When evaluating the impact of damage on visual information, look for mechanical damage as well as deterioration and decay that obscures or limits access to information. This could include yellowing and embrittlement, both types of damage especially symptomatic of newsprint and other wood pulp papers. It could also include fading, darkening, warping, cockling, blocking (especially of coated papers), tearing, mold, and insect infestation.
Adhesives used may also deteriorate over time and cause the binding to weaken or come apart. Natural rubber-based and animal hide glues are particularly unstable. Environmental factors such as temperature, relative humidity, and pollutants may result in deterioration of paper and other materials used in the binding. Fluctuating temperature and RH cause paper to swell and contract, which can put stress on the binding and covers. This stress may manifest in the form of cockling, deformed covers, or loose binding. High heat will cause paper to yellow and become brittle, and it will accelerate deterioration. An environment with a stable temperature below 65°F and relative humidity between 35–45% will preserve items and helps prevent pest infestation and mold.
Foxing is a common form of paper deterioration, which is frequently seen in books. Although the exact causes of foxing are varied and not easily identified, it is often the result of fungal growth or metal impurities present in the paper combined with high humidity. Foxing will appear as reddish-brown (rusty) flecks on the paper. They can appear across the surface or be situated in clusters in "bullseye" (small and round, dark center) or "snowflake" (larger, irregularly shaped blotches) shapes.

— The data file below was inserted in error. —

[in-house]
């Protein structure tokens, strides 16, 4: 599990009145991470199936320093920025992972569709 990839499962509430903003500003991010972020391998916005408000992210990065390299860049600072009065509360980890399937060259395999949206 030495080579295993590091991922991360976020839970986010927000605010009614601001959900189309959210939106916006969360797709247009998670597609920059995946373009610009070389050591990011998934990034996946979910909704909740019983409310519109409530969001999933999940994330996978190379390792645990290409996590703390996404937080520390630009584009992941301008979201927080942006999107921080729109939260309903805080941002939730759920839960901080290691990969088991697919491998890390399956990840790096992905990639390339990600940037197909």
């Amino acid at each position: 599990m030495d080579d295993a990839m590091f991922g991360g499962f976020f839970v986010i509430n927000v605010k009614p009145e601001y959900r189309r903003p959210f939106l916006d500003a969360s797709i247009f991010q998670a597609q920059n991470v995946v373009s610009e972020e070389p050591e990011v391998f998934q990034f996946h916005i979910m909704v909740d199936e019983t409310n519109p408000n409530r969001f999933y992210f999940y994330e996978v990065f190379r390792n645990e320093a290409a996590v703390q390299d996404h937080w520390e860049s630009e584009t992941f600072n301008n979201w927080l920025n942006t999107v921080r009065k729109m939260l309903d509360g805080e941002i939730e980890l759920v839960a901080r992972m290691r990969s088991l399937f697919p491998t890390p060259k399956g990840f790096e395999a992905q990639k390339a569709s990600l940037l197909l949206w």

Red rot is a type of deterioration particular to leather. It is common in leather bindings produced between the 19th centuries. Ret rot is the result of acidic byproducts in the leather reacting with poor environmental conditions. Pollutants and high heat are especially likely to weaken the collagen fibers within the leather. Red rotted leather is characterized as a soft crumbling of a reddish brown powder. There is no way to reverse this deterioration, but the leather can be consolidated so it does not crumble further. Consult a conservator before applying consolidants to objects. An alternative treatment, which does not stop the red rot but contains it for easier handling, is to cover the book in a polyethylene sleeve or wrap it in acid-free paper or other archival-quality enslosure.